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Am J Rhinol. 1999 Jan-Feb;13(1):1-6.

Studies of spontaneous fluctuations in congestion and nasal mucosal microcirculation and the effects of oxymetazoline using rhinostereometry and micromanipulator guided laser Doppler flowmetry.

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  • 1Department of Otorhinolaryngology, Huddinge University Hospital, Karolinska Institute, Stockholm, Sweden.


The mucosa of the inferior turbinate was studied using rhinostereometry and micromanipulator-guided laser Doppler flowmetry in 10 healthy volunteers. First, spontaneous fluctuations were studied measuring congestion and multiple microcirculatory parameters simultaneously every 2 minutes. The subjects were then challenged with oxymetazoline using the same measuring technique studying the effects of the challenge during 12 minutes. There were spontaneous variations in congestion of up to 2.1 mm and variations in perfusion from 38% to 175% of average. There was no correlation between congestion in itself, or change in congestion, to perfusion or any other microcirculatory parameter. After challenge with oxymetazoline there was a rapid decrease in perfusion at 3 minutes after which there were no significant changes. The congestion decreased gradually throughout the procedure. Because congestion reflects the filling of the venous sinusoids and the flowmetry the state of the superficial vessels, we conclude that there are spontaneous short-term fluctuations in the sympathetic tone with independent actions on the different vessels. After challenge with a sympathomimetic drug, there was a decrease in both swelling and flow, but not synchronized. The combination of rhinostereometry and micromanipulator-guided laser Doppler flowmetry is a useful tool to study the dynamics of intranasal challenge reactions.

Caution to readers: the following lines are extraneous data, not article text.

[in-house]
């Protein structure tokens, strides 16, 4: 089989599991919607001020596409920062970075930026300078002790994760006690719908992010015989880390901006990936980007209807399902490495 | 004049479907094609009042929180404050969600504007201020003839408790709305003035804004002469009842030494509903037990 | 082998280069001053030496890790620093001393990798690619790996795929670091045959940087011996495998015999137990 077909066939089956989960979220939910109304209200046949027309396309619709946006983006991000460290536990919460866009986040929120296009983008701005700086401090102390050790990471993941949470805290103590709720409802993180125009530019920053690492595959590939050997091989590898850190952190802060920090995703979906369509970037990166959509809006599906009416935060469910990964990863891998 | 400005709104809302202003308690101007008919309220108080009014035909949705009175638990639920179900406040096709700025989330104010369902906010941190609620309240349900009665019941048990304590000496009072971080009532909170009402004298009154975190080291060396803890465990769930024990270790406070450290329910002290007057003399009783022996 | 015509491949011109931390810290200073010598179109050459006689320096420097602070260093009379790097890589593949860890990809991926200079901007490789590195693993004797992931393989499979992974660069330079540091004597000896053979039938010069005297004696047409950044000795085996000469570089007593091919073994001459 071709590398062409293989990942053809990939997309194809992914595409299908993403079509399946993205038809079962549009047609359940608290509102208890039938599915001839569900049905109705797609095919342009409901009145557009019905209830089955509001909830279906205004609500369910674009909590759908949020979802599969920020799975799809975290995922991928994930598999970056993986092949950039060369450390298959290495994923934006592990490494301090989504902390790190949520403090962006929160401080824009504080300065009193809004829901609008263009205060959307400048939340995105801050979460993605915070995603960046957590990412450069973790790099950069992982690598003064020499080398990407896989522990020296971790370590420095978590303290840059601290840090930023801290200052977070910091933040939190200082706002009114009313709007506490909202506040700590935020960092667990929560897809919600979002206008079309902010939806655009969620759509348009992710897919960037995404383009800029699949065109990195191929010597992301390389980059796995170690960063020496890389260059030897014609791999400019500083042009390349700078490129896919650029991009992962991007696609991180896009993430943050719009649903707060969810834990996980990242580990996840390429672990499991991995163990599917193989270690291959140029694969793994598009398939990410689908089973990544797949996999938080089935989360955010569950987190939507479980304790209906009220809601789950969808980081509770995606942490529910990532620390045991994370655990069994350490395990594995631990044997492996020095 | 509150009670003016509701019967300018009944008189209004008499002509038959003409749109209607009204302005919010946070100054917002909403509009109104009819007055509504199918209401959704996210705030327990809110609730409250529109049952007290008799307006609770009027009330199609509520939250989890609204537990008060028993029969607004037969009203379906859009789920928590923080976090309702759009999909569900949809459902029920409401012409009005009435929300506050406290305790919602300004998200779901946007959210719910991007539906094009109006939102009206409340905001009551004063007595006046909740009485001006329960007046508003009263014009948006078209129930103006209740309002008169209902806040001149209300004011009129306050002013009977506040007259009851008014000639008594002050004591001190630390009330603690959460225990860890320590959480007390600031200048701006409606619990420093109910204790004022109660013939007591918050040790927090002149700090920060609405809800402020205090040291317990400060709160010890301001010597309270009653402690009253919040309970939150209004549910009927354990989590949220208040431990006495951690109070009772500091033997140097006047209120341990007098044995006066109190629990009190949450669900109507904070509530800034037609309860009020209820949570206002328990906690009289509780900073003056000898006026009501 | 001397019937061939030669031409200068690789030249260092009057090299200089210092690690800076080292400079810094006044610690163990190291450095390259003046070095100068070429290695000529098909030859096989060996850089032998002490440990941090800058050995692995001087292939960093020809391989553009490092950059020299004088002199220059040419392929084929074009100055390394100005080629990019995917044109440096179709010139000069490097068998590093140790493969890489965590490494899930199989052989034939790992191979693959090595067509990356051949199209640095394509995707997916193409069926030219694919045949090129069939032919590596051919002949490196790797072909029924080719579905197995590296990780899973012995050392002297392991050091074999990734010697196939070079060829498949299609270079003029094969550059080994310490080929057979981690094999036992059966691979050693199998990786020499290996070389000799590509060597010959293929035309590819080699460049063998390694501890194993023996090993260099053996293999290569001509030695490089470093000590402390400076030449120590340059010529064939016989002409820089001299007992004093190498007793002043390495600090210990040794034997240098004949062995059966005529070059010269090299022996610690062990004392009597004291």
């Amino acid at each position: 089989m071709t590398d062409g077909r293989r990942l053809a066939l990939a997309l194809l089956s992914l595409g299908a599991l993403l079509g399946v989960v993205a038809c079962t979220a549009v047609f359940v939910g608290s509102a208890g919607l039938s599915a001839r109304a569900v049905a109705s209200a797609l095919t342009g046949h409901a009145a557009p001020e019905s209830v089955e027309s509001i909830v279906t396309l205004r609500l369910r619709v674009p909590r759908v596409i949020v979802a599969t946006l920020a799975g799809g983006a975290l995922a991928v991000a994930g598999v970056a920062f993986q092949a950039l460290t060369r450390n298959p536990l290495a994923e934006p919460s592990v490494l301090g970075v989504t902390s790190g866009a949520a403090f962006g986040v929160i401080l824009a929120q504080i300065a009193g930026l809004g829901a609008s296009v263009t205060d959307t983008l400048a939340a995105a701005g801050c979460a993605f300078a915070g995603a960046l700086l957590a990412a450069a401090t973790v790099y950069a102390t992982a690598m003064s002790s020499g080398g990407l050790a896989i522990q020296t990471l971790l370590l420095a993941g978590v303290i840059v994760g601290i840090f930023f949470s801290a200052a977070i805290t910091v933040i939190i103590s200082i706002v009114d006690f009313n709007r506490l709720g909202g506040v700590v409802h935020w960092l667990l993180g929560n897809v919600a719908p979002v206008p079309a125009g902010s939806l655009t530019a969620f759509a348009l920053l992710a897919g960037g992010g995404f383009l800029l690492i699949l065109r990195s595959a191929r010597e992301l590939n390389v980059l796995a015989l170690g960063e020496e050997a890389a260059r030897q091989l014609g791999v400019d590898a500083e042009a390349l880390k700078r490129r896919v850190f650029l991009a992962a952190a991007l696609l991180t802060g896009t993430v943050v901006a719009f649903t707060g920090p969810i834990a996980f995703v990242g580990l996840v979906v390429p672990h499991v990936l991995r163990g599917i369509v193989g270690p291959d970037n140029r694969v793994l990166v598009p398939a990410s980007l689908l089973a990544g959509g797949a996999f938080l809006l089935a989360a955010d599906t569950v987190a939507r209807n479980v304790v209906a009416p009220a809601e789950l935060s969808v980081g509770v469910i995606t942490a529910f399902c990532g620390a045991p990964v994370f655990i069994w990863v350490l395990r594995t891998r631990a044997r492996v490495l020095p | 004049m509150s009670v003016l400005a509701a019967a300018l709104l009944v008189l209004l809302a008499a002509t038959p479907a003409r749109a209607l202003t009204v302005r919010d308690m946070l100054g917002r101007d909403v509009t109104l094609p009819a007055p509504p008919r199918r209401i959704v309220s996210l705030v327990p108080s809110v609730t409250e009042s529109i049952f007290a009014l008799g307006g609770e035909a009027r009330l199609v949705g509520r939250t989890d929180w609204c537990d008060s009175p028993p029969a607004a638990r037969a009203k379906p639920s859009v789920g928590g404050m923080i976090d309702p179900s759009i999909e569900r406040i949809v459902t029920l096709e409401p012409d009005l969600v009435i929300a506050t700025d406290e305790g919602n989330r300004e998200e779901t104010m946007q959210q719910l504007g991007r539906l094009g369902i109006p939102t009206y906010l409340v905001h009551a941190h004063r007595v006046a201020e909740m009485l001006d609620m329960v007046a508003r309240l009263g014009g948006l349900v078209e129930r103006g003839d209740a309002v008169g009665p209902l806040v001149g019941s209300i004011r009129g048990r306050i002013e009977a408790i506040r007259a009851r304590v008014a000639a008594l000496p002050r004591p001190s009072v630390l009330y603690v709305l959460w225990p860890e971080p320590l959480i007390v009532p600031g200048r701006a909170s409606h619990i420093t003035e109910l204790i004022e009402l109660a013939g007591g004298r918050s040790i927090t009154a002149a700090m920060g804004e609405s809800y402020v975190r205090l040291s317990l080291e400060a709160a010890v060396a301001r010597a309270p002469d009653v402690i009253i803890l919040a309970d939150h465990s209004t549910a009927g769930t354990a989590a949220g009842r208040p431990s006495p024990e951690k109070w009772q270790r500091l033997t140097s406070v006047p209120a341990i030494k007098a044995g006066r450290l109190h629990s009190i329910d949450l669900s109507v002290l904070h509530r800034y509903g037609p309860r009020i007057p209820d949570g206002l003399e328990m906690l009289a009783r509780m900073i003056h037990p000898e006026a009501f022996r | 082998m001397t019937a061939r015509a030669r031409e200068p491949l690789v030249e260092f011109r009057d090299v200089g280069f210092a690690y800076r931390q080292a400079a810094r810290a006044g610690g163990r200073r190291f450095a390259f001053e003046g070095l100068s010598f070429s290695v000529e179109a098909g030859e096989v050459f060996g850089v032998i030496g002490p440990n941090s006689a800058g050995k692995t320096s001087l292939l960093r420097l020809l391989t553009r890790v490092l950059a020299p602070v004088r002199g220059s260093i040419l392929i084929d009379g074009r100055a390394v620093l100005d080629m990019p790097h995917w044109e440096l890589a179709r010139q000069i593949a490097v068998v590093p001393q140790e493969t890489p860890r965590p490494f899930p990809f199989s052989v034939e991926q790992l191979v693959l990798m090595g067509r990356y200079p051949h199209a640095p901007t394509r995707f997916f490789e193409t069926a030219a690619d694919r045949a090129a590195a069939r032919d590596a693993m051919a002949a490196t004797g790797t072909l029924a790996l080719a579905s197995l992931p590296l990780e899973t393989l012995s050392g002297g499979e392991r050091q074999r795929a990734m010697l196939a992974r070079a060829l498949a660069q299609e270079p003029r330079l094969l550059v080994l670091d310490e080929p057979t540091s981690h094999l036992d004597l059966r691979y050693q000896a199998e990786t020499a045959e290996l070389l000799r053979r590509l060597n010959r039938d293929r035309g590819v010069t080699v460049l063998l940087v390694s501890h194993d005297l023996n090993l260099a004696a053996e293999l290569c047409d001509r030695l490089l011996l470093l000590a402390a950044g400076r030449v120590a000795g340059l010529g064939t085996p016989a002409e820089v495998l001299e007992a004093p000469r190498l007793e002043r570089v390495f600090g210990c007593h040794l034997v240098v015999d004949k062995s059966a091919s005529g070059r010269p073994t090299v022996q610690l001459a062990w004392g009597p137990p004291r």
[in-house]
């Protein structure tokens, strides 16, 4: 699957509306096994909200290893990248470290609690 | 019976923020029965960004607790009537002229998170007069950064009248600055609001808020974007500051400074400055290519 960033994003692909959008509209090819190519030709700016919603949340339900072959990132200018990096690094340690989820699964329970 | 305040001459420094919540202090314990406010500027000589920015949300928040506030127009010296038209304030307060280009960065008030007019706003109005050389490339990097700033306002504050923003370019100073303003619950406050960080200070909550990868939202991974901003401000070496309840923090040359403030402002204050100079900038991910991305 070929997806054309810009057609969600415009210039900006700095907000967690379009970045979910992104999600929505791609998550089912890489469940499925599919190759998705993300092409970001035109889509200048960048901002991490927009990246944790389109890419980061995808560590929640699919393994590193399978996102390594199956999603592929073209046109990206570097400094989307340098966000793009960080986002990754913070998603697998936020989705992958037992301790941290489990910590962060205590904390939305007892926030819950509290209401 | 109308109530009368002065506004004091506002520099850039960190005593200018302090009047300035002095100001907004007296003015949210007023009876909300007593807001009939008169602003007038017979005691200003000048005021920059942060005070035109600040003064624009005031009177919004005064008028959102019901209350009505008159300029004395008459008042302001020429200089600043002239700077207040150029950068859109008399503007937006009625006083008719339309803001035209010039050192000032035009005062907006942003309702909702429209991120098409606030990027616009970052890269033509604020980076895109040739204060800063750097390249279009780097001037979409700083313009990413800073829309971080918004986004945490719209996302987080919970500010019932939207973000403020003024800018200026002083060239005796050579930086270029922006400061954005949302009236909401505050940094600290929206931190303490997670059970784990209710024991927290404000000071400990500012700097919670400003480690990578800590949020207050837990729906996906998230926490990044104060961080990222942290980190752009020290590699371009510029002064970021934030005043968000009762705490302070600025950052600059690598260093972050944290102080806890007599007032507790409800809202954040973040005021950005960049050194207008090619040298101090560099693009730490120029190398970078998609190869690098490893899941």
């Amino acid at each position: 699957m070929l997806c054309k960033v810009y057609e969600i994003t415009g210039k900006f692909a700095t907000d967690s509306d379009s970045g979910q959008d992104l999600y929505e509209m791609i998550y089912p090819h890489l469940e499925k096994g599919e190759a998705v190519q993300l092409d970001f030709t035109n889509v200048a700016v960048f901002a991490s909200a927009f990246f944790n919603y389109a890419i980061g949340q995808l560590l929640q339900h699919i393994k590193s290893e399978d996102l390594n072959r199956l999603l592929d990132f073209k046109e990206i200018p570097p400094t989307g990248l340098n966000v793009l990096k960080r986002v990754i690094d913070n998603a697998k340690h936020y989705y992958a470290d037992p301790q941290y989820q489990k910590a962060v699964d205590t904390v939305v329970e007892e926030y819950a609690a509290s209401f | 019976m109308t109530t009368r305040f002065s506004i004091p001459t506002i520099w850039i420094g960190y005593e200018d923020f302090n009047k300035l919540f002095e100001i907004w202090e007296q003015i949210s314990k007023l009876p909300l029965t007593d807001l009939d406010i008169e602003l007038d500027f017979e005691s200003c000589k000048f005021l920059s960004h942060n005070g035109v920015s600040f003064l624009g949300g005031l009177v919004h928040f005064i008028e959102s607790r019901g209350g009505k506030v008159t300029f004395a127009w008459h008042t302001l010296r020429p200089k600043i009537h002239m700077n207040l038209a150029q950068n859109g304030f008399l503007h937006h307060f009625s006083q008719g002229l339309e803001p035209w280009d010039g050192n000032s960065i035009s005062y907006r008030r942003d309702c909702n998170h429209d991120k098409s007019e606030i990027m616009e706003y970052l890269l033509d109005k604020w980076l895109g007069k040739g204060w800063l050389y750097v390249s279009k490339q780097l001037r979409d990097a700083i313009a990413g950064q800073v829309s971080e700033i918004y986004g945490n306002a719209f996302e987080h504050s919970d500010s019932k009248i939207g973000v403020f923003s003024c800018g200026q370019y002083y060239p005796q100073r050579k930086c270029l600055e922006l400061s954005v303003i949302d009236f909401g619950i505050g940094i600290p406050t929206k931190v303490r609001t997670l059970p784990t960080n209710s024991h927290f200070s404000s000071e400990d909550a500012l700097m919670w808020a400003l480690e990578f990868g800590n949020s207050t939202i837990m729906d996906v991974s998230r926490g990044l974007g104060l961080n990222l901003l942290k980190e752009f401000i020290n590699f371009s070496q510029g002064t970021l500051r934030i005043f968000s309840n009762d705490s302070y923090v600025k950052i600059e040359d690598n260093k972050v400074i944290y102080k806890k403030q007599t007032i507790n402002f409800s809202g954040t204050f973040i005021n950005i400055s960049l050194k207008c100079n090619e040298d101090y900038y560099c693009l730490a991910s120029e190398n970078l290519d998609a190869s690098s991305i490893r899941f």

[PubMed - indexed for MEDLINE]
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